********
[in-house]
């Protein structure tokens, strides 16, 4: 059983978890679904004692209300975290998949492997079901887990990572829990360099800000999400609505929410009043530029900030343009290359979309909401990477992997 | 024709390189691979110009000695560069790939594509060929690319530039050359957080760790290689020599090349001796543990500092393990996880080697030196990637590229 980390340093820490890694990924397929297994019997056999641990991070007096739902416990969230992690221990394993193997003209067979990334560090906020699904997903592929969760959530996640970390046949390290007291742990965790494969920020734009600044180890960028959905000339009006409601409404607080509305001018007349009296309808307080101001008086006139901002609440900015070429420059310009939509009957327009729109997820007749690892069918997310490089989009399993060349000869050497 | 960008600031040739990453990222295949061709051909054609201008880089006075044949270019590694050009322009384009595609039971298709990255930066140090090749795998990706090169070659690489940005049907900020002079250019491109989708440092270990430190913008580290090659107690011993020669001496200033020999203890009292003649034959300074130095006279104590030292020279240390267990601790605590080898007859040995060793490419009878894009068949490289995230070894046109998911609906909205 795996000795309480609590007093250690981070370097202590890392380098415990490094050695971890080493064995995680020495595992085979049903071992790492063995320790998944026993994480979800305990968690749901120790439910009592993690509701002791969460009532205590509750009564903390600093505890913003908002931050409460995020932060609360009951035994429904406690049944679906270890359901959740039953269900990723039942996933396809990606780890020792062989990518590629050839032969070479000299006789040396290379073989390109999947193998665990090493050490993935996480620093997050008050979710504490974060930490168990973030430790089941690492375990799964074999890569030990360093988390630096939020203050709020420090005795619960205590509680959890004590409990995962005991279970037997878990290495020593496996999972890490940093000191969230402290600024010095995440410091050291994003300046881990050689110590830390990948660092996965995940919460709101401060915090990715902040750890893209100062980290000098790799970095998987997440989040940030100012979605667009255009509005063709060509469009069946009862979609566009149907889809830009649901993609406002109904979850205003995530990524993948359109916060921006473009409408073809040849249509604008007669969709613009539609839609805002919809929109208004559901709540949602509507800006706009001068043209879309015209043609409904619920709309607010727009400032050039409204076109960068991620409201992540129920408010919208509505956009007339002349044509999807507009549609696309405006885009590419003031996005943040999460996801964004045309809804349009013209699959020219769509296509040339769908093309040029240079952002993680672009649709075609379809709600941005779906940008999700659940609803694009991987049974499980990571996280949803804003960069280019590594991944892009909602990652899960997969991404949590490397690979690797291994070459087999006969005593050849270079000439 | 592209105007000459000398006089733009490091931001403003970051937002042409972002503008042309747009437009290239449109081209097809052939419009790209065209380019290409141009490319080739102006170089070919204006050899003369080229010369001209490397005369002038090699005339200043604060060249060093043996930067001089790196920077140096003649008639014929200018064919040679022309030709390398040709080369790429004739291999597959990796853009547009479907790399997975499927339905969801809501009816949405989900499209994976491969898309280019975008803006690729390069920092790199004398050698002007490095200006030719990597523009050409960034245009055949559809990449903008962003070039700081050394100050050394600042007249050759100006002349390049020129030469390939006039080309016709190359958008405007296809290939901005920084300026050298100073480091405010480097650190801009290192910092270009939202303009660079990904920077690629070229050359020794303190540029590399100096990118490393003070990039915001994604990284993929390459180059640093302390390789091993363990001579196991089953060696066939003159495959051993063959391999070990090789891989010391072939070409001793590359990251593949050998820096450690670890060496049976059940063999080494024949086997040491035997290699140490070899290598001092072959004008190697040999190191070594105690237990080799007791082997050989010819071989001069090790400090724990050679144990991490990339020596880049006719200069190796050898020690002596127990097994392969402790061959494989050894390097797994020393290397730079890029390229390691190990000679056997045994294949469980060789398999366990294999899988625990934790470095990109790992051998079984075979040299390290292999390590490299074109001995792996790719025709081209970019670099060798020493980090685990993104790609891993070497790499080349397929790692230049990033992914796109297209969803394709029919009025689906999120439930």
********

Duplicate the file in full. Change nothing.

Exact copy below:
[in-house]
């Protein structure tokens, strides 16, 4: 059983978890679904004692209300975290998949492997079901887990990572829990360099800000999400609505929410009043530029900030343009290359979309909401990477992997 | 024709390189691979110009000695560069790939594509060929690319530039050359957080760790290689020599090349001796543990500092393990996880080697030196990637590229 980390340093820490890694990924397929297994019997056999641990991070007096739902416990969230992690221990394993193997003209067979990334560090906020699904997903592929969760959530996640970390046949390290007291742990965790494969920020734009600044180890960028959905000339009006409601409404607080509305001018007349009296309808307080101001008086006139901002609440900015070429420059310009939509009957327009729109997820007749690892069918997310490089989009399993060349000869050497 | 960008600031040739990453990222295949061709051909054609201008880089006075044949270019590694050009322009384009595609039971298709990255930066140090090749795998990706090169070659690489940005049907900020002079250019491109989708440092270990430190913008580290090659107690011993020669001496200033020999203890009292003649034959300074130095006279104590030292020279240390267990601790605590080898007859040995060793490419009878894009068949490289995230070894046109998911609906909205 795996000795309480609590007093250690981070370097202590890392380098415990490094050695971890080493064995995680020495595992085979049903071992790492063995320790998944026993994480979800305990968690749901120790439910009592993690509701002791969460009532205590509750009564903390600093505890913003908002931050409460995020932060609360009951035994429904406690049944679906270890359901959740039953269900990723039942996933396809990606780890020792062989990518590629050839032969070479000299006789040396290379073989390109999947193998665990090493050490993935996480620093997050008050979710504490974060930490168990973030430790089941690492375990799964074999890569030990360093988390630096939020203050709020420090005795619960205590509680959890004590409990995962005991279970037997878990290495020593496996999972890490940093000191969230402290600024010095995440410091050291994003300046881990050689110590830390990948660092996965995940919460709101401060915090990715902040750890893209100062980290000098790799970095998987997440989040940030100012979605667009255009509005063709060509469009069946009862979609566009149907889809830009649901993609406002109904979850205003995530990524993948359109916060921006473009409408073809040849249509604008007669969709613009539609839609805002919809929109208004559901709540949602509507800006706009001068043209879309015209043609409904619920709309607010727009400032050039409204076109960068991620409201992540129920408010919208509505956009007339002349044509999807507009549609696309405006885009590419003031996005943040999460996801964004045309809804349009013209699959020219769509296509040339769908093309040029240079952002993680672009649709075609379809709600941005779906940008999700659940609803694009991987049974499980990571996280949803804003960069280019590594991944892009909602990652899960997969991404949590490397690979690797291994070459087999006969005593050849270079000439 | 592209105007000459000398006089733009490091931001403003970051937002042409972002503008042309747009437009290239449109081209097809052939419009790209065209380019290409141009490319080739102006170089070919204006050899003369080229010369001209490397005369002038090699005339200043604060060249060093043996930067001089790196920077140096003649008639014929200018064919040679022309030709390398040709080369790429004739291999597959990796853009547009479907790399997975499927339905969801809501009816949405989900499209994976491969898309280019975008803006690729390069920092790199004398050698002007490095200006030719990597523009050409960034245009055949559809990449903008962003070039700081050394100050050394600042007249050759100006002349390049020129030469390939006039080309016709190359958008405007296809290939901005920084300026050298100073480091405010480097650190801009290192910092270009939202303009660079990904920077690629070229050359020794303190540029590399100096990118490393003070990039915001994604990284993929390459180059640093302390390789091993363990001579196991089953060696066939003159495959051993063959391999070990090789891989010391072939070409001793590359990251593949050998820096450690670890060496049976059940063999080494024949086997040491035997290699140490070899290598001092072959004008190697040999190191070594105690237990080799007791082997050989010819071989001069090790400090724990050679144990991490990339020596880049006719200069190796050898020690002596127990097994392969402790061959494989050894390097797994020393290397730079890029390229390691190990000679056997045994294949469980060789398999366990294999899988625990934790470095990109790992051998079984075979040299390290292999390590490299074109001995792996790719025709081209970019670099060798020493980090685990993104790609891993070497790499080349397929790692230049990033992914796109297209969803394709029919009025689906999120439930």